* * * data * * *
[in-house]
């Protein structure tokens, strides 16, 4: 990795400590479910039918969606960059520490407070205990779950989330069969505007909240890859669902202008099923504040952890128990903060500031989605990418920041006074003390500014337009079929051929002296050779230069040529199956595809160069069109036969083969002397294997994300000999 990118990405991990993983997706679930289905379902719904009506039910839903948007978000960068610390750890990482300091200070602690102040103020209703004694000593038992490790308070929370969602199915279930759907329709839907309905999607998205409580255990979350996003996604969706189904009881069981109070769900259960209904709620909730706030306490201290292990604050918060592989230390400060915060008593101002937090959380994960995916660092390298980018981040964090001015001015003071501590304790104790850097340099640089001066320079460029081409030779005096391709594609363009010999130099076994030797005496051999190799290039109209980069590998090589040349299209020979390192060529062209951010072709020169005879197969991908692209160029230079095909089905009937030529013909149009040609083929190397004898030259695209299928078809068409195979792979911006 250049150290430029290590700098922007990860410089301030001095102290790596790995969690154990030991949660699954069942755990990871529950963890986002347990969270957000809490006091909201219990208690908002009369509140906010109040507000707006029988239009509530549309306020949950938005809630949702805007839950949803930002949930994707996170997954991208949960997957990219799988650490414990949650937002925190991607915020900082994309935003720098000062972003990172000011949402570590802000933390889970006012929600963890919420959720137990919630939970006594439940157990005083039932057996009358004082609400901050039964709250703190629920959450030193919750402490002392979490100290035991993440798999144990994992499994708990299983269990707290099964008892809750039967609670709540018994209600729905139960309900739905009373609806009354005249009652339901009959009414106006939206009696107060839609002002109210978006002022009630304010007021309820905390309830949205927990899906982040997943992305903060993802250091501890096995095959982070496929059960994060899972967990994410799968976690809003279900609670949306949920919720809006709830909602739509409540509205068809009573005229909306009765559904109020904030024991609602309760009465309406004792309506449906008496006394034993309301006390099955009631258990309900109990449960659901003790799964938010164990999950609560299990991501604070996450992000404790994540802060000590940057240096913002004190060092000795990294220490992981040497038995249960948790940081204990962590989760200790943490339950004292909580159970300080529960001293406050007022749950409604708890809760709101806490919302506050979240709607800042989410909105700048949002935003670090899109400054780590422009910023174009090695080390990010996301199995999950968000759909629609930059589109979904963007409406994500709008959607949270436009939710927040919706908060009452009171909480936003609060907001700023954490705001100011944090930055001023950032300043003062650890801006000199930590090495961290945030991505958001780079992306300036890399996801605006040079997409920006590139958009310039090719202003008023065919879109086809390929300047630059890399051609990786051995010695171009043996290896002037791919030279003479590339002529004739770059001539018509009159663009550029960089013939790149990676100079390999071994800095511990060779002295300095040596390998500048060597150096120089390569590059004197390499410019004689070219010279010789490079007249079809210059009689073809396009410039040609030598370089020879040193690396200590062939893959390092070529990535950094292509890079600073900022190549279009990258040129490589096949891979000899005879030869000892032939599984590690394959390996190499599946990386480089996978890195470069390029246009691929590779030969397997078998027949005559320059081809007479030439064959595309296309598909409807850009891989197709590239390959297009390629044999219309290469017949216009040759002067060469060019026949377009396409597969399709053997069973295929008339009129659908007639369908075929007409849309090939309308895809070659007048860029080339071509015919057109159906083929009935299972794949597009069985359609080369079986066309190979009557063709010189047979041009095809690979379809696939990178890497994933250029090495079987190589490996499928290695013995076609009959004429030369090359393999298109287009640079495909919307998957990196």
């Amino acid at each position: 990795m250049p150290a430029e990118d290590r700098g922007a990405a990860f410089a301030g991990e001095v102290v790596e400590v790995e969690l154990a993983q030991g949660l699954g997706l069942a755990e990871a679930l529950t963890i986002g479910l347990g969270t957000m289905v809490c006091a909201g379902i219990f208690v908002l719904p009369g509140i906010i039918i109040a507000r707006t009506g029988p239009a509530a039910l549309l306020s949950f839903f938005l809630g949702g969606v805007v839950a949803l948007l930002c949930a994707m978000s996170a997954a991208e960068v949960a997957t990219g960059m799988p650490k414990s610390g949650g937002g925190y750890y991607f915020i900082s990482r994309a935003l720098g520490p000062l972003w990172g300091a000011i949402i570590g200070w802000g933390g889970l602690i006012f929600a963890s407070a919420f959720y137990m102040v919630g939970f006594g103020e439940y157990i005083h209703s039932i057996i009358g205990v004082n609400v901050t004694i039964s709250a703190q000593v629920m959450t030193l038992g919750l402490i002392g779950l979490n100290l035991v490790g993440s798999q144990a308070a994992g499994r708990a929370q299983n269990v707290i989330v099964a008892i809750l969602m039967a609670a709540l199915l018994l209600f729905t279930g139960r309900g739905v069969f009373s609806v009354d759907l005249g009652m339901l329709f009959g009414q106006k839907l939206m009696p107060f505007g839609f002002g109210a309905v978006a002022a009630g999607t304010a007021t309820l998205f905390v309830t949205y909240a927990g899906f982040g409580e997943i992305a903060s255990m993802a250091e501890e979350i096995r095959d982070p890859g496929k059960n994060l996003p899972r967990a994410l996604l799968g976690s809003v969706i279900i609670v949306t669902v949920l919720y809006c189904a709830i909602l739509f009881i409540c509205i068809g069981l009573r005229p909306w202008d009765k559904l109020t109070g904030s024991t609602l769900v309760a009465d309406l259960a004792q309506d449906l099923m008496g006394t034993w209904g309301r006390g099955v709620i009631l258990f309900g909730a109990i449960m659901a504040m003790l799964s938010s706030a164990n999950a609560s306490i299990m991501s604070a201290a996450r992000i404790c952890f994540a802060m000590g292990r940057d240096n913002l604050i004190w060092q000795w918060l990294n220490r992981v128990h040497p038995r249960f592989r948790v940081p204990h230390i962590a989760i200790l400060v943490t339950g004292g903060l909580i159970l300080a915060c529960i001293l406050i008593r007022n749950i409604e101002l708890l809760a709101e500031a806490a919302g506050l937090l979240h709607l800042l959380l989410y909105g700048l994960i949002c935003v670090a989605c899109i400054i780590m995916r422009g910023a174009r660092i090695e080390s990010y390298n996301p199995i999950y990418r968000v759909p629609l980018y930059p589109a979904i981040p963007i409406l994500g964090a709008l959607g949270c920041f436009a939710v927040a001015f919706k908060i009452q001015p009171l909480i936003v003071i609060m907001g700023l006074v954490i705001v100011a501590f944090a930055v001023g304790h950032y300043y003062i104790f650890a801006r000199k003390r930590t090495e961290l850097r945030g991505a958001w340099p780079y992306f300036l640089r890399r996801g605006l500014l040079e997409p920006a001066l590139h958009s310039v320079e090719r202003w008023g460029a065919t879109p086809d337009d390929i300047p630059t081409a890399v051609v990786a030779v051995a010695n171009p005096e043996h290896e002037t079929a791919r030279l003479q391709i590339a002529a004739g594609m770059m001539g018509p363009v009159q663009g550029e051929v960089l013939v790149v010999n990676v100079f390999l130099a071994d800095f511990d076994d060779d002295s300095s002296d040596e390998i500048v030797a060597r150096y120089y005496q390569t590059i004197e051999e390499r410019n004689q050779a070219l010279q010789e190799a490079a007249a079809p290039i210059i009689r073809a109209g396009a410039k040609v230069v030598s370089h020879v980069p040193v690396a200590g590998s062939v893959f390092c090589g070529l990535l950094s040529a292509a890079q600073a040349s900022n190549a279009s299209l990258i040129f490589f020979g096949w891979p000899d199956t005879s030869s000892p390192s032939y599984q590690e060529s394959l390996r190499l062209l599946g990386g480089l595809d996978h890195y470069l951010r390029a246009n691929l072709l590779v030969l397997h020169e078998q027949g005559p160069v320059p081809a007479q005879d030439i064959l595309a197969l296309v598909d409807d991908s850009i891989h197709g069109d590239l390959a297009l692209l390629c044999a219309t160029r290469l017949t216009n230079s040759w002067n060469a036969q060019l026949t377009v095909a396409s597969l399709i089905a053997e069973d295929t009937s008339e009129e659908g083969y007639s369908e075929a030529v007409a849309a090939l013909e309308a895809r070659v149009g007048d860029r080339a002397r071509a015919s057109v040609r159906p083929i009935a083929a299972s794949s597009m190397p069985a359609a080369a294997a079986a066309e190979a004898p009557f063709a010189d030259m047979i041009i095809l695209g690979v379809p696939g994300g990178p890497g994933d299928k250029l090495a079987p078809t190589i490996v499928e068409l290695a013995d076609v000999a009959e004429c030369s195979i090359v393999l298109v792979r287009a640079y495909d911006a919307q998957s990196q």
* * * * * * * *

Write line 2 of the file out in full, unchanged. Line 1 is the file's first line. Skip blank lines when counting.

């Protein structure tokens, strides 16, 4: 990795400590479910039918969606960059520490407070205990779950989330069969505007909240890859669902202008099923504040952890128990903060500031989605990418920041006074003390500014337009079929051929002296050779230069040529199956595809160069069109036969083969002397294997994300000999 990118990405991990993983997706679930289905379902719904009506039910839903948007978000960068610390750890990482300091200070602690102040103020209703004694000593038992490790308070929370969602199915279930759907329709839907309905999607998205409580255990979350996003996604969706189904009881069981109070769900259960209904709620909730706030306490201290292990604050918060592989230390400060915060008593101002937090959380994960995916660092390298980018981040964090001015001015003071501590304790104790850097340099640089001066320079460029081409030779005096391709594609363009010999130099076994030797005496051999190799290039109209980069590998090589040349299209020979390192060529062209951010072709020169005879197969991908692209160029230079095909089905009937030529013909149009040609083929190397004898030259695209299928078809068409195979792979911006 250049150290430029290590700098922007990860410089301030001095102290790596790995969690154990030991949660699954069942755990990871529950963890986002347990969270957000809490006091909201219990208690908002009369509140906010109040507000707006029988239009509530549309306020949950938005809630949702805007839950949803930002949930994707996170997954991208949960997957990219799988650490414990949650937002925190991607915020900082994309935003720098000062972003990172000011949402570590802000933390889970006012929600963890919420959720137990919630939970006594439940157990005083039932057996009358004082609400901050039964709250703190629920959450030193919750402490002392979490100290035991993440798999144990994992499994708990299983269990707290099964008892809750039967609670709540018994209600729905139960309900739905009373609806009354005249009652339901009959009414106006939206009696107060839609002002109210978006002022009630304010007021309820905390309830949205927990899906982040997943992305903060993802250091501890096995095959982070496929059960994060899972967990994410799968976690809003279900609670949306949920919720809006709830909602739509409540509205068809009573005229909306009765559904109020904030024991609602309760009465309406004792309506449906008496006394034993309301006390099955009631258990309900109990449960659901003790799964938010164990999950609560299990991501604070996450992000404790994540802060000590940057240096913002004190060092000795990294220490992981040497038995249960948790940081204990962590989760200790943490339950004292909580159970300080529960001293406050007022749950409604708890809760709101806490919302506050979240709607800042989410909105700048949002935003670090899109400054780590422009910023174009090695080390990010996301199995999950968000759909629609930059589109979904963007409406994500709008959607949270436009939710927040919706908060009452009171909480936003609060907001700023954490705001100011944090930055001023950032300043003062650890801006000199930590090495961290945030991505958001780079992306300036890399996801605006040079997409920006590139958009310039090719202003008023065919879109086809390929300047630059890399051609990786051995010695171009043996290896002037791919030279003479590339002529004739770059001539018509009159663009550029960089013939790149990676100079390999071994800095511990060779002295300095040596390998500048060597150096120089390569590059004197390499410019004689070219010279010789490079007249079809210059009689073809396009410039040609030598370089020879040193690396200590062939893959390092070529990535950094292509890079600073900022190549279009990258040129490589096949891979000899005879030869000892032939599984590690394959390996190499599946990386480089996978890195470069390029246009691929590779030969397997078998027949005559320059081809007479030439064959595309296309598909409807850009891989197709590239390959297009390629044999219309290469017949216009040759002067060469060019026949377009396409597969399709053997069973295929008339009129659908007639369908075929007409849309090939309308895809070659007048860029080339071509015919057109159906083929009935299972794949597009069985359609080369079986066309190979009557063709010189047979041009095809690979379809696939990178890497994933250029090495079987190589490996499928290695013995076609009959004429030369090359393999298109287009640079495909919307998957990196």